Recently, I opened my Facebook page to find a picture one gentleman had posted of Ivanka Trump. It showed her as a teenager, her hair a dark brown, and her nose longer than seen in recent photographs. He was suggesting her current face wasn’t her natural one. The jibe saddened me. Mocking a woman’s appearance is a low blow, in my opinion, particularly if the insult comes from a man.
Curious about the photo, I googled others of Ivanka Trump as a teenager. The few I found showed little difference between her appearance then and now. If she’d had surgical refinements, they were minimal. Perhaps the Facebook image had been photoshopped. As for her hair, well… We all know few natural blondes exist outside Sweden.
In an earlier blog, I complained that a woman’s appearance shouldn’t be important. Unfortunately, men set the standards, and women take pains, literally, to meet them, resorting to treatments that may involve breast implants, butt implants, tummy tucks, and plastic surgery. The latter comes near to medieval torture in that it “involves separating the skin on the lower jaw from the muscle layer and hoisting it upward, thereby addressing the laxity of the jaw and neckline…” (Face Lift, Take Me Away, by Fiorella Valdesolo, Town&Country, May 2020, pgs. 78-79.)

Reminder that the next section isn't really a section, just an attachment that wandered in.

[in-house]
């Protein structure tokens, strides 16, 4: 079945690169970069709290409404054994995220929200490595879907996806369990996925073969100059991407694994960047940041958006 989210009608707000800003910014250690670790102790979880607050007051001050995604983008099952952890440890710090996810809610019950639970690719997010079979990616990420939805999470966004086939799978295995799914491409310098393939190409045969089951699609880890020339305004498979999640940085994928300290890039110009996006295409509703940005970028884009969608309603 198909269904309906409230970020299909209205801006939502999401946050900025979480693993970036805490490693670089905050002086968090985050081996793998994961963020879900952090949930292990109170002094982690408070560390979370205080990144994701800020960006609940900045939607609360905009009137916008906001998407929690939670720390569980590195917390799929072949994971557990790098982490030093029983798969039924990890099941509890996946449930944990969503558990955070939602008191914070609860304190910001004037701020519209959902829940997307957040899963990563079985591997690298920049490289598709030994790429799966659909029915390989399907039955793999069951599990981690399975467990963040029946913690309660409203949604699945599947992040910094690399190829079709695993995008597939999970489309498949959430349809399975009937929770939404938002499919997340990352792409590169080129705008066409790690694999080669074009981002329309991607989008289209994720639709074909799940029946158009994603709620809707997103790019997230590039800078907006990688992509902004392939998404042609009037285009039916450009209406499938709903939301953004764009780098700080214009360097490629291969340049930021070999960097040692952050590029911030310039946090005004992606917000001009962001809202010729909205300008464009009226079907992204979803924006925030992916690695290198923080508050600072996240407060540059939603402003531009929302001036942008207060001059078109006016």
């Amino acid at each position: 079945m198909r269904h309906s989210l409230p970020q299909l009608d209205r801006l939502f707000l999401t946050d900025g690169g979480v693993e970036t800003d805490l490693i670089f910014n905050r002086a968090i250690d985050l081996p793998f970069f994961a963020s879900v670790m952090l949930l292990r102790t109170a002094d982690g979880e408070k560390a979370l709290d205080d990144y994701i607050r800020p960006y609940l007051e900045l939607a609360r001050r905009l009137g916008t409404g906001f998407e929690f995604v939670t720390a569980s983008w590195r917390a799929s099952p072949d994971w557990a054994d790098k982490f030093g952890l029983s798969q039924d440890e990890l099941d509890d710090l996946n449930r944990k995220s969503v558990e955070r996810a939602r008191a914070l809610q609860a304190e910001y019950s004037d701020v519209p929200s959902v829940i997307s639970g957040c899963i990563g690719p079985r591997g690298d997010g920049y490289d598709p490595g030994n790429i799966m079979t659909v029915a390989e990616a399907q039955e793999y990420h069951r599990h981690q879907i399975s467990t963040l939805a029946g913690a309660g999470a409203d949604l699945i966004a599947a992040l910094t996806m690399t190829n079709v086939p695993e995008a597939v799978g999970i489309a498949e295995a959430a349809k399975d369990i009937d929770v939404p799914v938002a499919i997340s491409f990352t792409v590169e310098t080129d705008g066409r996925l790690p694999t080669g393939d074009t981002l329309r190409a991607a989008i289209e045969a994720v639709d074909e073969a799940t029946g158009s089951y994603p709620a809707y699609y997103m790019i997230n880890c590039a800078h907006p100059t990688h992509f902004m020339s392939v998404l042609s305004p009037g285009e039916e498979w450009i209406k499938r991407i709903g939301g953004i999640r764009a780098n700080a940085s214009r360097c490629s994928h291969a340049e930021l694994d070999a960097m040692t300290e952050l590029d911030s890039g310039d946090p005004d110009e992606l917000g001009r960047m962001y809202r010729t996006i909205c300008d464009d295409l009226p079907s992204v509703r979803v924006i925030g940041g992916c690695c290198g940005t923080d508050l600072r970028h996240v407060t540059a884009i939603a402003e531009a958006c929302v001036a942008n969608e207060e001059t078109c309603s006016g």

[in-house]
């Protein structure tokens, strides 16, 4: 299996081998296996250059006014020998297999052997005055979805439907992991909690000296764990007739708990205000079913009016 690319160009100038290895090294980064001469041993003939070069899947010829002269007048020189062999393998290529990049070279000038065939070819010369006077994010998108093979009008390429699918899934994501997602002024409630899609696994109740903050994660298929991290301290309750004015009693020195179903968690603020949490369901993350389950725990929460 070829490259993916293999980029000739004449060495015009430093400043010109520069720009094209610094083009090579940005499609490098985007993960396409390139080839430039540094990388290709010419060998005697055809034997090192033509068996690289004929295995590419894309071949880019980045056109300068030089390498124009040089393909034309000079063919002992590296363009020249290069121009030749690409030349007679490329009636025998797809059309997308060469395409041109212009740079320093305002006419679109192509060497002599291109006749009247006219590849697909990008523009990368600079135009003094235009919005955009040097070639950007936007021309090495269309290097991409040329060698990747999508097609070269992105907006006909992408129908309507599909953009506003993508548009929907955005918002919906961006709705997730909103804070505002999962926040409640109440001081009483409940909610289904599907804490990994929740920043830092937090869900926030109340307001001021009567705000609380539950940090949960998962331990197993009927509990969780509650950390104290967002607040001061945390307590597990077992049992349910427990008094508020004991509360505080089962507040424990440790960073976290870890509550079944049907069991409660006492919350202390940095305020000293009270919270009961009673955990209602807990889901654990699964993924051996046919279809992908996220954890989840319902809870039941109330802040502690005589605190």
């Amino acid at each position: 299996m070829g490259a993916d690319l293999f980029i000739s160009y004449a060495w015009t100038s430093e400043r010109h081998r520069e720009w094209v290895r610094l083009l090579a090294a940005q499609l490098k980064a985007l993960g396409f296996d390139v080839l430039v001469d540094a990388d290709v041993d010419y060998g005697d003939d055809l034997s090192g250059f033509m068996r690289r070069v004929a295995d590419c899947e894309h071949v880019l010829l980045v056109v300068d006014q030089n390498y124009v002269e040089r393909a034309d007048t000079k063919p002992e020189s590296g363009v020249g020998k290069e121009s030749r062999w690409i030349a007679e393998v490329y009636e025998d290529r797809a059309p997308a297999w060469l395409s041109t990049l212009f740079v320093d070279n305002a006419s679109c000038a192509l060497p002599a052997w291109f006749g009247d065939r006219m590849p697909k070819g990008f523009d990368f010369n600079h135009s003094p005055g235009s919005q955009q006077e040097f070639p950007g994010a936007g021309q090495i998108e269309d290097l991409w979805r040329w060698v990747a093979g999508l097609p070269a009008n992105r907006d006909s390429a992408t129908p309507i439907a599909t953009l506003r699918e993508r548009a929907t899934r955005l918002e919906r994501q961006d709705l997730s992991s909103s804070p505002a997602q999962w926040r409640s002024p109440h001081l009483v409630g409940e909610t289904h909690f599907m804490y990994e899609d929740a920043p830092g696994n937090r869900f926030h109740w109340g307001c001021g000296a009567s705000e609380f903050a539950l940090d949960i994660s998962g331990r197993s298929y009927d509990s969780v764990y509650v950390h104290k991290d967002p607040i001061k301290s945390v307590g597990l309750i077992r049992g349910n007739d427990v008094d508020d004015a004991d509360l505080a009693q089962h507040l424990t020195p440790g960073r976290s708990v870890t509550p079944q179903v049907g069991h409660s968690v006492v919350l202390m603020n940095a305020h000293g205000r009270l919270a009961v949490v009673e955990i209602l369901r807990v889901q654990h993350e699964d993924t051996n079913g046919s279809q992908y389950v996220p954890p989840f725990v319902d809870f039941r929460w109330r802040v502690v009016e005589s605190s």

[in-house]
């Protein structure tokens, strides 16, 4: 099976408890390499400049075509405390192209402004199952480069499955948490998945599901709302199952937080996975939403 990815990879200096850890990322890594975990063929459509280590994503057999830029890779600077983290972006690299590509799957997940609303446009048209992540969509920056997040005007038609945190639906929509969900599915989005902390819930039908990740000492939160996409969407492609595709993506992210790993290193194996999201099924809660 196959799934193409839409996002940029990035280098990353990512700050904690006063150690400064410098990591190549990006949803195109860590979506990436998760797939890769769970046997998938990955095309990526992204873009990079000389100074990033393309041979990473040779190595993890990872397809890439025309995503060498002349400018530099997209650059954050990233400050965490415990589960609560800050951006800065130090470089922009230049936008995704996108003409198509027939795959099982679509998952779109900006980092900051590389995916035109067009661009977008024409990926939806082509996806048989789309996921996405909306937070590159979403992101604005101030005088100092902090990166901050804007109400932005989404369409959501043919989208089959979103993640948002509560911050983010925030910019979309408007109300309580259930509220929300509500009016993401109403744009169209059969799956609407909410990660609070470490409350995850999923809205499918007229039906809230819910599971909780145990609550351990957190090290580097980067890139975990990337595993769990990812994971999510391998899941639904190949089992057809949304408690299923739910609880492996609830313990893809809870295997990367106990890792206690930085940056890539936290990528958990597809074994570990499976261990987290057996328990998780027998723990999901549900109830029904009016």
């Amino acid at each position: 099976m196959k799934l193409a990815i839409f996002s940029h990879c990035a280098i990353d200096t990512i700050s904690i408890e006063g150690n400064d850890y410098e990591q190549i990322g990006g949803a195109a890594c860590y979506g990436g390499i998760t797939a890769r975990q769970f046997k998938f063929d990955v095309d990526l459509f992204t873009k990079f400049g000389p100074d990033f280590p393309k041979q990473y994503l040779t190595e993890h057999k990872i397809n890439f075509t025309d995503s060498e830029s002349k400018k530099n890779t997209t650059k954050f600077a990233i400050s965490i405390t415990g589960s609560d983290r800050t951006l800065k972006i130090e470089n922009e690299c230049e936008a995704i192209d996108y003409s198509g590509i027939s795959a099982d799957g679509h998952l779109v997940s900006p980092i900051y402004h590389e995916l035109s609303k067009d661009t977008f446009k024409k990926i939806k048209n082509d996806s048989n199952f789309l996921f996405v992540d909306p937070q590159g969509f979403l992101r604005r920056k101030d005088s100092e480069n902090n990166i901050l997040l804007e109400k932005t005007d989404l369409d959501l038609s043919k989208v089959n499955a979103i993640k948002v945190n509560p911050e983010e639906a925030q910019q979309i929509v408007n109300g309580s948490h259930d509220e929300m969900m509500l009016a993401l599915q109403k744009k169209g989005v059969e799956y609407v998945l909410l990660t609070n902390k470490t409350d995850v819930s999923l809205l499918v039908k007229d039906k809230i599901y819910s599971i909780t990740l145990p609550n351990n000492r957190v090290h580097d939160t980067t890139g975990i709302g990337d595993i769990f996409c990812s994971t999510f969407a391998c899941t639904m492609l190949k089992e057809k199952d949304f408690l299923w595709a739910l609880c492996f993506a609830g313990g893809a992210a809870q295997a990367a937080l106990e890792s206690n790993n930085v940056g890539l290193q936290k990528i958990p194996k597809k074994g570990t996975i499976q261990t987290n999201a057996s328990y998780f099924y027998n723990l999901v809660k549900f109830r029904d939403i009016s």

Women are called the fair sex because appearing to be fair is required of them. Mocking their efforts, therefore, strikes me as decidedly unfair. Nor do I accuse those who strive for perfection as being vain. Brave, more like, considering what some of them go through.
Fashion changes with the time, of course, so I take comfort in seeing cosmetic standards now being applied to men. Technology is the reason. Men see their images scattered across the web, on dating services, social media, YouTube, and now Zoom. In the past, portraits of those limpid jowls may have connoted experience and prowess. Today they suggest someone lacking virility. As a result, men are being pressured into taking the same extreme measures women have endured throughout the ages. One plastic surgeon candidly noted the number of men he sees in his clinic of late has jumped from 2% to 20%. (Ibid, pg. 79.)
That males have succumbed to sacrificing themselves on the bonfire of the vanities strikes me as enormously fair. Yet an injustice remains. In the case of facelifts, they suffer less than women. Their skins are thicker, so they experience fewer bruises. I don’t know what to do about this inequity. Perhaps I’ll send Gloria Steinem an email.